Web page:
Think twice—or more—before taking regularly prescribed sleeping pills. Be aware that they will sharply increase your risk of suffering from dementia.
This advice comes from researchers at the University of California-San Francisco who say this warning is particularly pertinent if you are white—largely because markedly fewer black people take sleeping pills.Read More »
The study showed that the use of sleeping aids such as Benzos, Ambien, and antidepressants can have an impact on brain function. That impact can lead to dementia.
Those people who suffer from sleeplessness should hesitate before they consider taking medication, says Dr. Yue Leng, first author of the study, of the University of California-San Francisco Department of Psychiatry and Behavioral Sciences.
Type of sleeping issues
The initial step, she explains, is to find out the type of sleep issues that a person is suffering from.
• If sleep apnea is a possible cause, a sleep test might be required.
• If a patient is diagnosed as suffering from insomnia, the first kind of treatment that should be considered is cognitive behavioral therapy (CBT-i).
• If it is felt that medication should be used, melatonin could be an option that is safer, Leng says. More evidence is required to understand the long-term effect that melatonin might have on a person’s health, however.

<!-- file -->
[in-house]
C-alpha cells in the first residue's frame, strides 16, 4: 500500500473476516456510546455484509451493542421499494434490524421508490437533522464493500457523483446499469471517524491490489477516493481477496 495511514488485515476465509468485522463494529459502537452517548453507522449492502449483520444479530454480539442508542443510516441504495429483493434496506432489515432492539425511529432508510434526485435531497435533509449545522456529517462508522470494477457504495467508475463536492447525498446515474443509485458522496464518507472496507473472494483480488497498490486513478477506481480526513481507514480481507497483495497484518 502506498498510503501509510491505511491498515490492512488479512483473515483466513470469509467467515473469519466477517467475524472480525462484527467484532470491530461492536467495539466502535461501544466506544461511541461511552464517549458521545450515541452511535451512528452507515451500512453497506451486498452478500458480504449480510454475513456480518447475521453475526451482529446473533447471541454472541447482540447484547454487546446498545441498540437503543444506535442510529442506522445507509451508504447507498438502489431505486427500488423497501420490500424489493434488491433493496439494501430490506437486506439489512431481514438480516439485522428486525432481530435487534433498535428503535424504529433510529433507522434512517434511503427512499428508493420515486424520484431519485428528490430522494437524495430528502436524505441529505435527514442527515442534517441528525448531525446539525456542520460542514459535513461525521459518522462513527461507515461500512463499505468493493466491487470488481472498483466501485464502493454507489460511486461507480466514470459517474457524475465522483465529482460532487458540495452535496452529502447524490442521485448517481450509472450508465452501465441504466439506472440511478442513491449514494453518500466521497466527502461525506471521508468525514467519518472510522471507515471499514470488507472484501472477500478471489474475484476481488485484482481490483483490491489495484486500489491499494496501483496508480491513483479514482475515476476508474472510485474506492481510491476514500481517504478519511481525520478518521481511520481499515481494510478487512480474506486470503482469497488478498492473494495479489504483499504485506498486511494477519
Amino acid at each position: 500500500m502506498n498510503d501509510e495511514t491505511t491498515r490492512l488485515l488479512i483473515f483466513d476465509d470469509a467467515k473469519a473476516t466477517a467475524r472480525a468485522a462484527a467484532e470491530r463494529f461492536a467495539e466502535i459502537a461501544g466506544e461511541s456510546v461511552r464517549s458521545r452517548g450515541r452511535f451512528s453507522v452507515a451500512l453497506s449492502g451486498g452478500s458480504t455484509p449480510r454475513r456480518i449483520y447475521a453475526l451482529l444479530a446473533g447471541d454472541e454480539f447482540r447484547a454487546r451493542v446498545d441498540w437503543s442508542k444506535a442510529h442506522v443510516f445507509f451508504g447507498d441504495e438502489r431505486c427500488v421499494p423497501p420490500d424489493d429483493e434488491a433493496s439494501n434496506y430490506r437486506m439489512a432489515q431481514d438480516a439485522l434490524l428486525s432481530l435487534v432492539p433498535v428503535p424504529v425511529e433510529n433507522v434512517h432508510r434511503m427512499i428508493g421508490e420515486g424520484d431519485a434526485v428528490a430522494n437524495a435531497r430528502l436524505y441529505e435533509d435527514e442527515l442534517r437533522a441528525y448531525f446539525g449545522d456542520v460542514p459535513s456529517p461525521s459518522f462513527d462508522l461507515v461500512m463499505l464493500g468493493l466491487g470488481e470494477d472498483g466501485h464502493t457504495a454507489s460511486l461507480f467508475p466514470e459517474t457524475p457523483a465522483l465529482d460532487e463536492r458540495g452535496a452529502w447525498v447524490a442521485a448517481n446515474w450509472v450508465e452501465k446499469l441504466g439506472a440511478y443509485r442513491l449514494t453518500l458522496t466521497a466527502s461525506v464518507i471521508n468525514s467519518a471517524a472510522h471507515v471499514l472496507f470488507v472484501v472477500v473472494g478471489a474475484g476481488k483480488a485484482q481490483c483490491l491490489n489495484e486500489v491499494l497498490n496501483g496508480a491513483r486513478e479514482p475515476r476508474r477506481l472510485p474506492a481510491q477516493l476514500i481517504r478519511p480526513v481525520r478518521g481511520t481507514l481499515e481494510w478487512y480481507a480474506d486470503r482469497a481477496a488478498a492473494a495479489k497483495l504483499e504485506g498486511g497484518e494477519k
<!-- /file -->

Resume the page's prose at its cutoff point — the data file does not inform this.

The finding in the new study follows previous studies that found that black people have a higher likelihood of developing Alzheimer’s, the most common form of dementia, than white people because they have different disease manifestations and risk factors.
The latest study involved about 3,000 older adults whose average age was 74. None was suffering from dementia at the start of the study, none lived in nursing homes, and all were enrolled in the Health, Aging, and Body Composition Study. Some 58% of them were white and 42% were black. They were followed for nine years.
Sleeping pills increased risk significantly
Over the course of the study, 20% of the participants developed dementia. Those people in the study who used sleeping pills “almost always” or “often” had a 79% greater chance of developing dementia than those who “rarely” or “never” used sleep aids.
Of those participants who were black—of whom far fewer consumed sleeping pills—those who were frequent users of sleep aids developed dementia at about the same rate as those who rarely used the medication or abstained from using it.
Socioeconomic status could account for the differences, Leng says. Those black participants who had access to sleeping pills might be a small group who are high on the socioeconomic scale and therefore have greater cognitive reserves, meaning that they would be less susceptible to developing dementia.
The researchers found that those people who are white were three times as likely as those who are black to take sleeping pills often (five to 15 times a month) or almost always (16 times a month).
The study also found that Caucasians are almost twice as likely to use benzodiazepines, such as Dalmane, Halcion, and Restoril, which are often prescribed for chronic sleeplessness.
In addition, Caucasians are 10 times more likely to use trazodone, an antidepressant that is sold under the brand names of Oleptro and Desyrel, which physicians regularly prescribe as an aid for a patient to sleep.
White people also were seven times more likely to take “Z-drugs,” such as Ambien, the researchers say.
The study is published in the Journal of Alzheimer’s Disease.
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